They can be found near various monuments that dot the landscape in Goa. People who offer their services to tourists who wish to learn more of the history of the monument. Guides can be found in huge numbers in places like old Goa offering their services. For the tourists it can be a disconcerting experience because of the aggressive nature in which the guides offer their services and also in many cases, they seem to be offering different accounts of history. The State government now intends to train a thousand guides who will come into the market in two years. The government believes there are limited numbers of guides in the state and this initiative will help sort this problem.
Members of the industry had differing views on this move by the government. Vincent Ramos, Area Director - IHCL, Goa said “Introducing certified chaperones for tourists is not only a great initiative but also a valuable contribution by the Government of Goa towards enhancing the tourism landscape. This is indeed a potential step towards an augmented experience for travellers keen on exploring Goa’s rich and diverse culture and heritage. Since the activity is governed by the state authorities, it will encourage safety and security among tourists visiting the state and further help promote tourism in a positive light. Moreover, iconic sites and monuments across the length and breadth of the state will be showcased by qualified escorts equipped with in-depth knowledge of its cultural and historical significance.”
Sangeeta Shetye Sales Manager, Oman Air Goa felt it was an excellent initiative by the Govt to create local licensed tour Guides. She said “This will surely increase the confidence of the guests visiting Goa that they are not only in the hands of the qualified Tour Guides but also the one who will share the history behind every place / monuments. Would like to reiterate that Tourism is the mainstay of Goa’s economy and along with the Govt every Goan needs to make a tourist welcome in our beautiful Goa”.
A local DJ with strong links to the tourism industry felt it was a great initiative as the tourists would feel safe and confident about visiting Goa since the training would be conducted by qualified people in the tourism industry. This would help generate employment opportunities which was the need of the hour in post pandemic Goa.
A member of the political class, Vinod Kinlekar, a councillor, felt it was a great step by the government if the guides were provided with good training since it would generate employment and also ensure correct information would be passed on. He said “The new age tourist is smarter and educated and overcharging will not happen.”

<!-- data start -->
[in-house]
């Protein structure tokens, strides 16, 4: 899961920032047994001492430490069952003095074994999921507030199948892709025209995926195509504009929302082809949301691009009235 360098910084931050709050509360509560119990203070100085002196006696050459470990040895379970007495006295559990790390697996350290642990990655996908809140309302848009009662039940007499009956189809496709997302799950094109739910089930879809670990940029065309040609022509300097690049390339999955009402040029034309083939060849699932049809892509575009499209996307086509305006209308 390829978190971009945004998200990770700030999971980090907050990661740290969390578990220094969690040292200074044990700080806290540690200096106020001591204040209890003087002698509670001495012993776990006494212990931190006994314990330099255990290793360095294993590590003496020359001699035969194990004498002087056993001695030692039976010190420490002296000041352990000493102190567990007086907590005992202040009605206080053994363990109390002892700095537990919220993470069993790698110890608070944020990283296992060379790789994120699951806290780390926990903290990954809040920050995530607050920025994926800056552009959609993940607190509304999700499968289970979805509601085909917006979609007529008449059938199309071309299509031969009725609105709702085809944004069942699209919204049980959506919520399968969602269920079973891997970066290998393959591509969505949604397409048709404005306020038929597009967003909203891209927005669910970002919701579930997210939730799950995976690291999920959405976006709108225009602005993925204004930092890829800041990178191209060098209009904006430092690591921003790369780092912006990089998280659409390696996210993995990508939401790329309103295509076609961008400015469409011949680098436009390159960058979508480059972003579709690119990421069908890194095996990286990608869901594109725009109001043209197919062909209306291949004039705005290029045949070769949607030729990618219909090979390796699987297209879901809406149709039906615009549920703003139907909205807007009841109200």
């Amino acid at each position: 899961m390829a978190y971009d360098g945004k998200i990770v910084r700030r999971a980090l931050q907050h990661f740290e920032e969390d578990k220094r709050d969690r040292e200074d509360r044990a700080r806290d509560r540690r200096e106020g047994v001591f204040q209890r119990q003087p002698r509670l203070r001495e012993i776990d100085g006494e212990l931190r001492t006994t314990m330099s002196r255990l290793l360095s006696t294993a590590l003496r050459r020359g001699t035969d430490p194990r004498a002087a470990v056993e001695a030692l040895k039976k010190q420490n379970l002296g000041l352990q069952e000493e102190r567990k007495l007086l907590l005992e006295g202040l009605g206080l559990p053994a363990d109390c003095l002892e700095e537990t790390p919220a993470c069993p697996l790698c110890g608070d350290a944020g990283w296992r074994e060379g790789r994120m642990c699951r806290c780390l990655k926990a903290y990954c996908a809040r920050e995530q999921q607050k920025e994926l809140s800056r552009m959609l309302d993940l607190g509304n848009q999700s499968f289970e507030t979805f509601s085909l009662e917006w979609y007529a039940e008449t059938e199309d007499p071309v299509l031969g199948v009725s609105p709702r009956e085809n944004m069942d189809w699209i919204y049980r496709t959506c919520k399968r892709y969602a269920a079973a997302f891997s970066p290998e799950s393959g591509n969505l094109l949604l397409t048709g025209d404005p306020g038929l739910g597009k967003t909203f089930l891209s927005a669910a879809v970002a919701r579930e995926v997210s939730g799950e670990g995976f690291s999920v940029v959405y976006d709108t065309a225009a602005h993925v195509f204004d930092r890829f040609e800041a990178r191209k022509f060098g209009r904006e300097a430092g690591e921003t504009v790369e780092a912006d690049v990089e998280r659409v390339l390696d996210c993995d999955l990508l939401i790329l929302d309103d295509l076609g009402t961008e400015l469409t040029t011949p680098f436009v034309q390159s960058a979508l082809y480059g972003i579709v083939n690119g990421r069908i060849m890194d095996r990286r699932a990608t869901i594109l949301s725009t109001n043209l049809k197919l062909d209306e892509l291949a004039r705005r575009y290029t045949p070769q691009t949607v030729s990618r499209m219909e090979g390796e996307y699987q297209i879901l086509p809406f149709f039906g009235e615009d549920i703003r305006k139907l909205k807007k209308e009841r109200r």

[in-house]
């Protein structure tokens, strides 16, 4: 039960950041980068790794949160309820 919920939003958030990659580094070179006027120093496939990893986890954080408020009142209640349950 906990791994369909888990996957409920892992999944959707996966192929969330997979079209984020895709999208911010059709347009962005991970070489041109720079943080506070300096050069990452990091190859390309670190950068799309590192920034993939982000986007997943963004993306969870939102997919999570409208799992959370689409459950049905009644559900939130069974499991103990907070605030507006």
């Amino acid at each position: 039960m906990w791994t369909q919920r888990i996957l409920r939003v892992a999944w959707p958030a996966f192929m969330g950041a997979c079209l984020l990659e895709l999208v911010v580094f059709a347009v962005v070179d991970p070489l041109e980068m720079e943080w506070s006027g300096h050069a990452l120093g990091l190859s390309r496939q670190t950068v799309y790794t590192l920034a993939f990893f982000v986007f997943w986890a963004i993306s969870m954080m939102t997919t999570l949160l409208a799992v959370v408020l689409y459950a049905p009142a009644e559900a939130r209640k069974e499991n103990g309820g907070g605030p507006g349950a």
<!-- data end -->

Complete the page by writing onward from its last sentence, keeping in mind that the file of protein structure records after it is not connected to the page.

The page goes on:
However there were those who had a very different viewpoint. Maria Victor, founder of a company that organises walks, felt that while it was a great initiative by the Government to have 1000 certified tourist guides, it was very important to make sure that a benchmark for quality and authenticity was set for those applying to be a guide. This she felt could be done by integrating the guide course into the tourism courses which were available in colleges in Goa and bringing in industry experts to up-skill youth to the industry standards.
Atish who runs a destination management company said it was a great idea but he would be surprised if the government would be able to attract even twenty percent of the numbers desired by the authorities. He said “No one is looking forward to such a career. There are too many touts, too many crooks that give the business a bad name. It is controlled by people who are not interested in showing the wonderful places in Goa but are keen on taking them to a casino or a hotel where they will get a commission. The word guide has a negative image. Unless that is worked on and they focus on ensuring quality tourism bringing in people who are interested in learning more about the place, nothing will change.”
Savio Messais, a hotelier who has been in the business for a while said the move by the government was commendable but it was not possible to achieve the numbers. He said “In the last seven years we have been able to conduct two courses after great effort. Each course had twenty five students of which half of them were employees of the tourism department who were tourist guides but did not have the qualification because such courses were not conducted for many years. Now if you want to have one thousand people registering, it will be quite difficult for them to travel for fifteen days to attend this course. The course material is outdated”. He said it was important to also focus on other factors that made a tourist guide. He said skills like effective public speaking, good manners and etiquette were important. It would be an asset to have guides; he said who knew a foreign language. He said a Japanese group had to hire the services of a translator from Mumbai when they came to Goa. Here he felt Goa University could help by providing training.
Another senior executive who did not want to be named alluded to the fact that there was a mafia consisting of the old guides who wanted the situation to continue as it was at present. The guides he said were more like people escorting the guests around the monument rather than being a guide.
It is obvious much remains to be done in this aspect and one can only hope this initiative by the government bears some fruit.